A Liberian Assesses His Nation's Troubles

By , Tarty Teh, a Liberian citizen, writes from Clinton, Md.

MOST of the news coming out of Liberia lately has bordered on, if not actually fallen into, the tragic. As so often happens, however, most press reports have simplified the essence of the Liberian conflict, describing it as a struggle between two men - Liberian President Samuel K. Doe and leader of the National Patriotic Front of Liberia, Charles Taylor. While the personalities, ambitions, and backgrounds of these two men certainly have an impact on the current crisis in Liberia, portraying the Liberian situation in these terms obscures the complexities involved and risks misleading the Western public.

A few commentators have observed that the roots of Liberia's present civil war go back to 1980 when President Doe staged the coup that brought him to power. In fact, the roots run throughout Liberia's 140-year history. Like most other African nations, Liberia, despite historically close ties with the United States, has scant knowledge of democratic practices. Ruled by an elite group of Americo-Liberians until 1980, the mass of Liberia's population acquired no experience in representative democracy.

President Doe, the first native Liberian to hold the country's presidency, was also the first to broaden the base of the government's legitimacy. In 1984, he established a new Constitution and the following year brought open, multiparty elections - the first-such elections in Liberia's history.

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Granted, the results of these elections proved questionable, but I and other citizens of Liberia managed to install a president and a legislature. The same pool of votes that legitimized the legislature sustains Doe's claim to the presidency. On what legal basis, therefore, does the Liberian legislature contemplate asking Doe to resign? Is it because Amos Sawyer and Charles Taylor don't like him?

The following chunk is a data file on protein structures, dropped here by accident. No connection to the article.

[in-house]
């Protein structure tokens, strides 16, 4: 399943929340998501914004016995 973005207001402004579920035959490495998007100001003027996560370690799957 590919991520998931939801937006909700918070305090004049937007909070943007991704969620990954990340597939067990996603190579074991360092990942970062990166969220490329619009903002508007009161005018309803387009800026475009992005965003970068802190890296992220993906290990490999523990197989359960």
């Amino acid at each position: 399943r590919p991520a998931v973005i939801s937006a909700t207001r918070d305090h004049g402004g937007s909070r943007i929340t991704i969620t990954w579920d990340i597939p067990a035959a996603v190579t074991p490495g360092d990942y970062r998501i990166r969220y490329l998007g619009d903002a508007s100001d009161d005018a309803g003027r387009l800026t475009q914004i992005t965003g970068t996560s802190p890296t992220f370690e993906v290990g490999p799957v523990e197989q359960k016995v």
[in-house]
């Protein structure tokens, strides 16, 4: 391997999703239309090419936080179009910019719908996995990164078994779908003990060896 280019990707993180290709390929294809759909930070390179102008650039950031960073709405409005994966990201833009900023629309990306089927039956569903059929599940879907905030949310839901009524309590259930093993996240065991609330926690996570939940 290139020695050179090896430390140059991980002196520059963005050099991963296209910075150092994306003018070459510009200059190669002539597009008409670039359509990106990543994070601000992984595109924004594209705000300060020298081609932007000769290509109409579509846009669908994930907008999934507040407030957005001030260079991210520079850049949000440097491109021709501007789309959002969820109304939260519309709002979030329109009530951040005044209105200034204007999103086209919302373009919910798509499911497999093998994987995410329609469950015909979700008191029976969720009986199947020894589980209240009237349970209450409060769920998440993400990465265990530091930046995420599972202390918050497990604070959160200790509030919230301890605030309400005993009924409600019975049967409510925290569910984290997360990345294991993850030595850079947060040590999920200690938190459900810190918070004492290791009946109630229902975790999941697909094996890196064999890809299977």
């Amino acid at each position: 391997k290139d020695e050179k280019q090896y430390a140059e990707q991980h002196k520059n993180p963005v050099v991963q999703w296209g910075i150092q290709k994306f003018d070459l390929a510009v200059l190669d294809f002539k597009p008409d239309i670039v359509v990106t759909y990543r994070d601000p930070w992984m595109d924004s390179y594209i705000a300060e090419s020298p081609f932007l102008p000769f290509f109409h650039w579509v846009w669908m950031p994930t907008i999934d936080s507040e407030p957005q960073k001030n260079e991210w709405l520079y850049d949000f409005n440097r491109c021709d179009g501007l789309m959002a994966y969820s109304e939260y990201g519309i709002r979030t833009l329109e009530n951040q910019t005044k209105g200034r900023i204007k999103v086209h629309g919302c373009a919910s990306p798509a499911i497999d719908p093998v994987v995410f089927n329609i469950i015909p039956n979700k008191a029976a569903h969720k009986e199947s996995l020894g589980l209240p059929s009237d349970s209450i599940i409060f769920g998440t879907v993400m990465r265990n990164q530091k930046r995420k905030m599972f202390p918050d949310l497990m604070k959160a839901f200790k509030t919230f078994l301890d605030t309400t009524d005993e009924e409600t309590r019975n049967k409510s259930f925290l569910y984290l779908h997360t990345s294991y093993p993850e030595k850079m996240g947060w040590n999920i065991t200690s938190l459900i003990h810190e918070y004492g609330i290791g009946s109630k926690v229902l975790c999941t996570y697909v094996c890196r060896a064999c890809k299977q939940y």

Well, I may not like him either, but that does not give me the right to dispense with the Constitution. Doe, in fact, holds the most legitimate claim to the Liberian presidency of any president in the history of the republic. My grandfathers, Quaye Slopoh Tarty and Gbalee Kuhn, never had the opportunity to vote for or against any of the Americo-Liberian administrations that extracted forced labor from them. Samuel Doe, Thomas Quiwonkpa, Thomas Weh-Sehn, and countless others put their lives on the line so that I would have the pleasure of voting against Doe.

Liberians with complaints against President Doe's government should strive for something more inclusive than circumventing the basic law of the land so that Charles Taylor can drive his Jaguars through the streets of Monrovia and Boston.

I find it particularly disturbing that the US is willing to allow Liberia to sacrifice its hard-won Constitution in the current crisis. Liberia has traditionally looked to the US for guidance, and the present situation is no exception. Unfortunately, the US government has remained largely silent, or worse yet, urged President Doe to negotiate with Charles Taylor and those who seek to disrupt the constitutional process, seizing the government through force.

If an American president is unpopular, he faces the electorate at the constitutionally designated time - and wins or loses the election, depending on the degree of his popularity. Don't Liberians deserve the same right to dispose of an unwanted president through mutually agreed upon means?

The US has no moral or legal obligation to intervene in Liberia. And most Liberians do not want direct US intervention. But a clear indication from the US government that it respects the Constitution of Liberia and believes that the people of Liberia should do likewise would be a welcome - and appropriate - gesture.

Democracy undoubtedly rests on fragile foundations in Liberia. Its fragility, however, does not suggest that Liberians should abandon it. On the contrary, we should seek to sustain and augment existing democratic institutions and ideas, however imperfect at present. Not until we learn to allow the Constitution to direct and determine our destiny without whimsical interference, will we achieve the goals that Liberia seeks as a nation.

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